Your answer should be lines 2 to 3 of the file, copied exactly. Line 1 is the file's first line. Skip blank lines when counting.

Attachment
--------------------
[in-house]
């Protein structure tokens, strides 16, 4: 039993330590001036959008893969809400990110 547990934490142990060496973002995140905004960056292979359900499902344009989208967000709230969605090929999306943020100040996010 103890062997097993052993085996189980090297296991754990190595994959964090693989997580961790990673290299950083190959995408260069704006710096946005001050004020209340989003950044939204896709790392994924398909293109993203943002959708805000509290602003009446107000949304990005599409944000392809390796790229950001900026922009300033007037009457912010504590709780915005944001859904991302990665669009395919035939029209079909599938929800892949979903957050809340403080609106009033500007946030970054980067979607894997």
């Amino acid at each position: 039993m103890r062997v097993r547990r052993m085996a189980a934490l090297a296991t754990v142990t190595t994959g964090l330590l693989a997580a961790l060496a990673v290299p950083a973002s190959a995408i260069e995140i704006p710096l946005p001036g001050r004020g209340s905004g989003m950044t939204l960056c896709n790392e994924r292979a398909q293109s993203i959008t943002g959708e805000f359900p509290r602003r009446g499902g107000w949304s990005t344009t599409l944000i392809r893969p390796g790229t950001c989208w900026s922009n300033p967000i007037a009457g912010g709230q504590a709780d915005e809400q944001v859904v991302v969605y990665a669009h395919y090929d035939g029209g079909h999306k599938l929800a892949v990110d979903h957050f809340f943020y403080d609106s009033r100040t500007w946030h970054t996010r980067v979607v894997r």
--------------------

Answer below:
């Protein structure tokens, strides 16, 4: 039993330590001036959008893969809400990110 547990934490142990060496973002995140905004960056292979359900499902344009989208967000709230969605090929999306943020100040996010 103890062997097993052993085996189980090297296991754990190595994959964090693989997580961790990673290299950083190959995408260069704006710096946005001050004020209340989003950044939204896709790392994924398909293109993203943002959708805000509290602003009446107000949304990005599409944000392809390796790229950001900026922009300033007037009457912010504590709780915005944001859904991302990665669009395919035939029209079909599938929800892949979903957050809340403080609106009033500007946030970054980067979607894997």
């Amino acid at each position: 039993m103890r062997v097993r547990r052993m085996a189980a934490l090297a296991t754990v142990t190595t994959g964090l330590l693989a997580a961790l060496a990673v290299p950083a973002s190959a995408i260069e995140i704006p710096l946005p001036g001050r004020g209340s905004g989003m950044t939204l960056c896709n790392e994924r292979a398909q293109s993203i959008t943002g959708e805000f359900p509290r602003r009446g499902g107000w949304s990005t344009t599409l944000i392809r893969p390796g790229t950001c989208w900026s922009n300033p967000i007037a009457g912010g709230q504590a709780d915005e809400q944001v859904v991302v969605y990665a669009h395919y090929d035939g029209g079909h999306k599938l929800a892949v990110d979903h957050f809340f943020y403080d609106s009033r100040t500007w946030h970054t996010r980067v979607v894997r």